I jumped at the chance

Enloe Wilson (left) with Bishop Patrick Yu at the opening of the new Habitat for Humanity site on Brimley Road in Scarborough.
 on February 1, 2016
Michael Hudson

Enloe Wilson is the manager of Faith and Community Development for Habitat for Humanity Greater Toronto Area.

I am the relationship manager of our organization’s interfaith partnerships. Those partners that fall within my portfolio – including the Diocese of Toronto and its parishes – offer critical support to our affordable home-building work through volunteering and financial support as well as advocacy around the need for affordable housing in our region.

We are thrilled to have completed and dedicated 23 homes for our partner families in 2015, one of those being the first-ever Diocese of Toronto-sponsored home at our 960 Brimley Rd. site in Toronto’s east end. This year will see us working on 46 homes in Toronto, Brampton, Caledon, Stouffville and Newmarket. We invite parishes and other faith communities in these areas to support our work.

Easily the best part of my work is the privilege of serving alongside a richly varied community of families and supporters. In a region as diverse as the Greater Toronto Area, “Habitaters” arrive by way of countless ethnic, faith, socio-economic and other backgrounds. The opportunity to make these acquaintances, to learn from their perspectives and to affect a measurable social impact in concert with them is hugely rewarding.

Perhaps the toughest part of my work is challenging myself and others to truly live out our contempt for poverty. I’ve found that most people will declare with complete sincerity that they are deeply moved by the plight of those who live in substandard housing, but fewer are prepared to avail their own time, resources or proverbial backyards to develop affordable housing. Fewer still are prepared to assume a lifestyle of solidarity with the poor, not merely supporting our work – or that of any charity – on a project basis, but existing in opposition to those policies, market activities and social assumptions that facilitate systemic poverty as a matter of course. This latter disposition is deeply important, not to mention exquisitely Christ-like. My hope is that I might grow in my ability to exemplify and inspire movement in this direction.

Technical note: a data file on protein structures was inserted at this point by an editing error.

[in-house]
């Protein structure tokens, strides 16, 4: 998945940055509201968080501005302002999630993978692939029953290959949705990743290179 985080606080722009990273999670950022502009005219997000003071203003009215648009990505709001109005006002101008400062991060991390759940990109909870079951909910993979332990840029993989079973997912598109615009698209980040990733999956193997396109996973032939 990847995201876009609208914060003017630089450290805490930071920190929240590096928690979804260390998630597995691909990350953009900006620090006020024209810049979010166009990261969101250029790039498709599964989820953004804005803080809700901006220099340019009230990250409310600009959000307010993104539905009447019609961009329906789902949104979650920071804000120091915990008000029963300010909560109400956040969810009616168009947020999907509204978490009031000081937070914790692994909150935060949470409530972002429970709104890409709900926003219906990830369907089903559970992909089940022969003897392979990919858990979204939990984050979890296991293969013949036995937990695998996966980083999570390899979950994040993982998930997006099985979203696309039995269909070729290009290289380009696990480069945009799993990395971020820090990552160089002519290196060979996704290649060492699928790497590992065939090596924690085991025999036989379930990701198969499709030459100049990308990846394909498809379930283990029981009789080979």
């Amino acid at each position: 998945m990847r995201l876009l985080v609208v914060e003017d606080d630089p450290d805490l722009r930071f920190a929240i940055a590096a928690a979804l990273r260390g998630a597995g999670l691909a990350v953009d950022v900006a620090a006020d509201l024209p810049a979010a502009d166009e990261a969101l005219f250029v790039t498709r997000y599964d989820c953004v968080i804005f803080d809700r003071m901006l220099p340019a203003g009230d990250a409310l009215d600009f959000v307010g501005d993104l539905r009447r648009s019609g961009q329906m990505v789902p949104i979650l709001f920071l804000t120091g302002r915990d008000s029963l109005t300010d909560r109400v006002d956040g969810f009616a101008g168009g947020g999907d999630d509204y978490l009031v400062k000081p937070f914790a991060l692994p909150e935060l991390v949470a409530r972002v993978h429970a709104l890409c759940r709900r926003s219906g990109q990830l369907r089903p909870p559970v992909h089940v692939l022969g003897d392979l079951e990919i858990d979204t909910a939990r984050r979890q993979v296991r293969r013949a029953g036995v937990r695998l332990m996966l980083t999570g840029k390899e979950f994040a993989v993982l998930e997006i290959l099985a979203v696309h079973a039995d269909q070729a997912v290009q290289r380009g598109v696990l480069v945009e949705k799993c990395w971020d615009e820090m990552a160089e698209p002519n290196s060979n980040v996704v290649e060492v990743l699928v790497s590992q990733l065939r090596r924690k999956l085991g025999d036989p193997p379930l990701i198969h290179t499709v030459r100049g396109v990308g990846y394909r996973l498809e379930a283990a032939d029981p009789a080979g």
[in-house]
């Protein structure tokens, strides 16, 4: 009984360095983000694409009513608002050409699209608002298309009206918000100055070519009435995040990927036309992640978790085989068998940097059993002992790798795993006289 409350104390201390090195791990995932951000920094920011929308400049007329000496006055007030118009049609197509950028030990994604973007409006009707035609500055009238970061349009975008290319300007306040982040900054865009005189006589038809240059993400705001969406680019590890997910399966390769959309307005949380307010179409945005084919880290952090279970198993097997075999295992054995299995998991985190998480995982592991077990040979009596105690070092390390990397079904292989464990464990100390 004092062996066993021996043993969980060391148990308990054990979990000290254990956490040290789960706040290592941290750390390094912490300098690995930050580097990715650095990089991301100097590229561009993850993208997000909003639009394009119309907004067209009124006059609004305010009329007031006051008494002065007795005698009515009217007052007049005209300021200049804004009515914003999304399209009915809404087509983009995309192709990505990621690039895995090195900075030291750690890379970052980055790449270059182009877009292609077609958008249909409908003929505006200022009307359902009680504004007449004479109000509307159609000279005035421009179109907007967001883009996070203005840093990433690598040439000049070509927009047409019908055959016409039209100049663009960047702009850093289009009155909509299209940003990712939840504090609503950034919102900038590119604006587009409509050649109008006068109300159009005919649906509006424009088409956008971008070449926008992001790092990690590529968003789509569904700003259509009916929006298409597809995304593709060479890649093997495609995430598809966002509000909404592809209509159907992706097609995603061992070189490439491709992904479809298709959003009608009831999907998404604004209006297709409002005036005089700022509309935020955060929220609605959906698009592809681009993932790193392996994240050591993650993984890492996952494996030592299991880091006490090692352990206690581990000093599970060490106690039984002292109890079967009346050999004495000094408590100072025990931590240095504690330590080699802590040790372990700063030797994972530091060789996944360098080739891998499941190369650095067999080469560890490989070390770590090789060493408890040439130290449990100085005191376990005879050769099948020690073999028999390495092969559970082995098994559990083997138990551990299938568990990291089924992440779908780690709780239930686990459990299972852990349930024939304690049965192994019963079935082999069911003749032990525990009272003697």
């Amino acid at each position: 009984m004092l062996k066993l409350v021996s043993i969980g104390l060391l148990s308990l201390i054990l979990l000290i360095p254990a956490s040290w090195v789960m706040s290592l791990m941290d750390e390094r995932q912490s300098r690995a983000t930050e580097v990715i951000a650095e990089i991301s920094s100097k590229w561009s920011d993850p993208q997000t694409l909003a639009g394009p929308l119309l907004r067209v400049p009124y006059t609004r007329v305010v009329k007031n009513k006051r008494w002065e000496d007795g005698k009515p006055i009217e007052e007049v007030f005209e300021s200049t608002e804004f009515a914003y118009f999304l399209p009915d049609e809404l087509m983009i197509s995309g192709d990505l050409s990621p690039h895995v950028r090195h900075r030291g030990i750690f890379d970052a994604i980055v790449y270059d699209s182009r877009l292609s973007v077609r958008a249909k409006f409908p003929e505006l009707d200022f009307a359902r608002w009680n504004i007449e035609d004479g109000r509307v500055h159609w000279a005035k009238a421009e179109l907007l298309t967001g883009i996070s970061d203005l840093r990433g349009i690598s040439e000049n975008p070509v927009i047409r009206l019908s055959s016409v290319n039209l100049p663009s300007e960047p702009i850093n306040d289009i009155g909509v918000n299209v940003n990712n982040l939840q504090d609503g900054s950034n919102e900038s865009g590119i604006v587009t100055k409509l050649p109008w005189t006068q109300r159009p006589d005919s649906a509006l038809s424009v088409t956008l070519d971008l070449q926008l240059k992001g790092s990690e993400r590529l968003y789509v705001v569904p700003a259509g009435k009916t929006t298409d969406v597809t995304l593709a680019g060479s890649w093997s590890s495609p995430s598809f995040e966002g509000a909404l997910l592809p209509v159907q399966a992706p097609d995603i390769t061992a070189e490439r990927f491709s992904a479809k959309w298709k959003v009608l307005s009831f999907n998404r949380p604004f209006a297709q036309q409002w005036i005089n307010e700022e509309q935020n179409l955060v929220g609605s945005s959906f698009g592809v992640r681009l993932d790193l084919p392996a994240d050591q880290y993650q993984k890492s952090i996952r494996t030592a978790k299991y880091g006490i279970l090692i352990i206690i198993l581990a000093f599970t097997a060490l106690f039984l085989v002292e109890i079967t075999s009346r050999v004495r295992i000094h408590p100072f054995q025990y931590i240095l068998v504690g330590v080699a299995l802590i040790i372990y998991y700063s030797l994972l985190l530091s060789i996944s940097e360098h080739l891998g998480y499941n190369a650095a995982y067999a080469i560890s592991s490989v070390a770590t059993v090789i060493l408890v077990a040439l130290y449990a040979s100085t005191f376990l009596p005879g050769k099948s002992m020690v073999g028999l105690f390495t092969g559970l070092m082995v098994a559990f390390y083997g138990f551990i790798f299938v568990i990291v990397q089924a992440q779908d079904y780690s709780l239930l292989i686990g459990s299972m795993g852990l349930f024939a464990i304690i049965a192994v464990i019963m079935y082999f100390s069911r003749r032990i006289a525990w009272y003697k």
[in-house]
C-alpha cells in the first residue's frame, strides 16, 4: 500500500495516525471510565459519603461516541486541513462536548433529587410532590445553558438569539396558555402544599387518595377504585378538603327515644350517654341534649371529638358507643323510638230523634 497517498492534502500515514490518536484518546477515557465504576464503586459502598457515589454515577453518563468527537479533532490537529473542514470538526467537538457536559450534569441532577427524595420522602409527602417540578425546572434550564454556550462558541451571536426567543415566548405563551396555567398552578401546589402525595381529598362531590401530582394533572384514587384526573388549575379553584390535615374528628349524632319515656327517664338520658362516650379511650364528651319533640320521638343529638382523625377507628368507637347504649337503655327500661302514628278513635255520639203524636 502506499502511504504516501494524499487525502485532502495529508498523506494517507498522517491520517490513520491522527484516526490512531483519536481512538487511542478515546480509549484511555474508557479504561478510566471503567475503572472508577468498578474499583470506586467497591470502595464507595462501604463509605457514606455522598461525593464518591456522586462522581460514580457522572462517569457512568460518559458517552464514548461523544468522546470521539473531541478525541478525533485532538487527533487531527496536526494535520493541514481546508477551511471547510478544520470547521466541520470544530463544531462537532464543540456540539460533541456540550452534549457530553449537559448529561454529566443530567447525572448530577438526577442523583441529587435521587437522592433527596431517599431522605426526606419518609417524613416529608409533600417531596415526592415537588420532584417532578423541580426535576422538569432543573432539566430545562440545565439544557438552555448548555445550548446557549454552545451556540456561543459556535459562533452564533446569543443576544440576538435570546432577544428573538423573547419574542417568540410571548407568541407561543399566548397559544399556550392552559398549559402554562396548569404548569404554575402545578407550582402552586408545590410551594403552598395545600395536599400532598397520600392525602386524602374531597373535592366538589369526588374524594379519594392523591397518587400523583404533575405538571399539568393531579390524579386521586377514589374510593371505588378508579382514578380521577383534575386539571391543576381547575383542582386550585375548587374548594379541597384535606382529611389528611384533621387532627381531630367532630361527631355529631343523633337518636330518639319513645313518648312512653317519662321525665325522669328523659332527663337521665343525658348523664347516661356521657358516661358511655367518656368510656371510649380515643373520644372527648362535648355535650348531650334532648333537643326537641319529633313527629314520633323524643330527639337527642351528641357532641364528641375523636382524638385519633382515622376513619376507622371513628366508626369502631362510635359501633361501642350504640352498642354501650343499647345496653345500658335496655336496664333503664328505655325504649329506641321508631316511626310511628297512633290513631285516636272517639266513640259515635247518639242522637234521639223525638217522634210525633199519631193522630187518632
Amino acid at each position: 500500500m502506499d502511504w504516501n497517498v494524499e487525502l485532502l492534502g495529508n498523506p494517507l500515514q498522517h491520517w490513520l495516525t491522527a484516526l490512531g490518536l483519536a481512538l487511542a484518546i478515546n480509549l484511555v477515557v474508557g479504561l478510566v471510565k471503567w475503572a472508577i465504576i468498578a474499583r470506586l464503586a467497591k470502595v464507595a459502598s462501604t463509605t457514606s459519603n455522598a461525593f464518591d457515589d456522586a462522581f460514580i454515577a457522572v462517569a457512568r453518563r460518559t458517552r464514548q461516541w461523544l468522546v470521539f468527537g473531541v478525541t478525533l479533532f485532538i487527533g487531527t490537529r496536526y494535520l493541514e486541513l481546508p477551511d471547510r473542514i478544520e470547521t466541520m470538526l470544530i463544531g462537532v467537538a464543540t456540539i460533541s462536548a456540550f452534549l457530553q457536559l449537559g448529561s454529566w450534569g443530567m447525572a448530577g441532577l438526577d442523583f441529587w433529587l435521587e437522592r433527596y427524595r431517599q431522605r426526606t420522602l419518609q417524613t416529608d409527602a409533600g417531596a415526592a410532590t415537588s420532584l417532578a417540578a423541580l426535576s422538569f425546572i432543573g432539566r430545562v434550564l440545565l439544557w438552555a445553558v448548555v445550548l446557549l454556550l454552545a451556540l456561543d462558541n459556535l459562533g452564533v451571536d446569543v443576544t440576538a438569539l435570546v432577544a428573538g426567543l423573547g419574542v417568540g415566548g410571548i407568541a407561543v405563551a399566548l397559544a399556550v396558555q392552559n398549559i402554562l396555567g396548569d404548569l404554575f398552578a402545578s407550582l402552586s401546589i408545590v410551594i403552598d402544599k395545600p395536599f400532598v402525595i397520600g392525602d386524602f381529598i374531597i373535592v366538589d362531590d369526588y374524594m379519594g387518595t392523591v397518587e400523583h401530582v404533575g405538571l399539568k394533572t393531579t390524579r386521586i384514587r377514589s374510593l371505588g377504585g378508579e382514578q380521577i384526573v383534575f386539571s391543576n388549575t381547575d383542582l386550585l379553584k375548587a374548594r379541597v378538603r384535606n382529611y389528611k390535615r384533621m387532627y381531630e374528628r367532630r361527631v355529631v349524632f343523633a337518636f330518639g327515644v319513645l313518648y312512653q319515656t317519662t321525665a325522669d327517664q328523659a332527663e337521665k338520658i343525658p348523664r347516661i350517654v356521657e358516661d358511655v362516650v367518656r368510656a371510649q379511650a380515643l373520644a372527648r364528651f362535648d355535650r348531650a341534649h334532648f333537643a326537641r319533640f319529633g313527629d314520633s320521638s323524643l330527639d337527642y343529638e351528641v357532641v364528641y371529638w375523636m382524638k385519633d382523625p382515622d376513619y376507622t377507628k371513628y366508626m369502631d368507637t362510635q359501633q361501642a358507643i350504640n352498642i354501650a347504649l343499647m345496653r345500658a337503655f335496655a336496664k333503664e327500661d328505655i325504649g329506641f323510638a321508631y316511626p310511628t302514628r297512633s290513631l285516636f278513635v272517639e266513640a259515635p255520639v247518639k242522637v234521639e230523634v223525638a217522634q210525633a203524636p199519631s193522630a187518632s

I was born and raised in Cleveland Heights, Ohio, and did undergraduate and graduate studies in journalism at nearby Kent State University. I worked primarily in news and community relations until 2006, when I relocated to Toronto to take up a call to seminary. In 2010, I graduated from the University of Toronto, Emmanuel College, with a Master of Theological Studies degree.

On graduating from seminary, my initial intent had been to continue in doctoral-level study. During my discernment of whether I was best suited for a career in the academy, the opportunity arose to volunteer with Habitat GTA in a number of capacities. I began as a volunteer on build sites, then progressed to crew leader. Simultaneously, I was invited to serve as a writer and editor for Habitat GTA’s marketing and communications department and as a member of the organization’s Interfaith Outreach Committee. When the prospect came up to join Habitat GTA as its manager of faith engagement, I jumped at the chance.

Habitat appealed to me as a wonderfully unique vocational environment wherein I might see my faith put into measurable action. I was very much inspired by a notion coined by our founder, Millard Fuller. In his “Theology of the Hammer,” he suggested that despite differences in belief or social orientation, most people – and particularly people of faith – can do God’s work by coming together under the impetus to serve those in need in the most menial of ways. It’s through this unifying notion that Habitat’s presence around the planet has thrived over the past 40 years.

I was raised in the African American Baptist tradition and grew up in an area of suburban Cleveland that boasted what was then the densest Orthodox Jewish community between New York and Chicago. At the same time, my public school district was probably the most diverse in the Greater Cleveland Area. I enjoyed the friendship of classmates from any number of faith traditions – Islam, Sikhi, Buddhism, etc. From very early, my spiritual imagination was roused by the mosaic of traditions around me. I believe it was in university, though, around the time of the Gulf War, when my appreciation of faith began to evolve from something chiefly aesthetic to something utterly transformative where issues of social dysfunction and restoration are concerned.

Habitat for Humanity is a global federation from which I would be honoured to retire. Its vision, its mission and values, its history of radical inclusivity, its Abrahamic foundation of caring for those in the margins – they all resonate deeply with me. In coming years, I would love to extend my personal ministry with Habitat, working with our affiliates in nearly 100 countries to maximize regional interfaith partnerships in service to families in need.

Having lived, studied, and worked among such a diversity of people throughout my life, I’ve come to really appreciate the extent to which well-considered communication – or the measured restraint therefrom – sets the tone for the lives we build with each another. Proverbs 25:11 offers, “[Like] golden apples in silver settings, [so] is a word spoken at the right time.” There’s such beauty and practical wisdom in that, I find.


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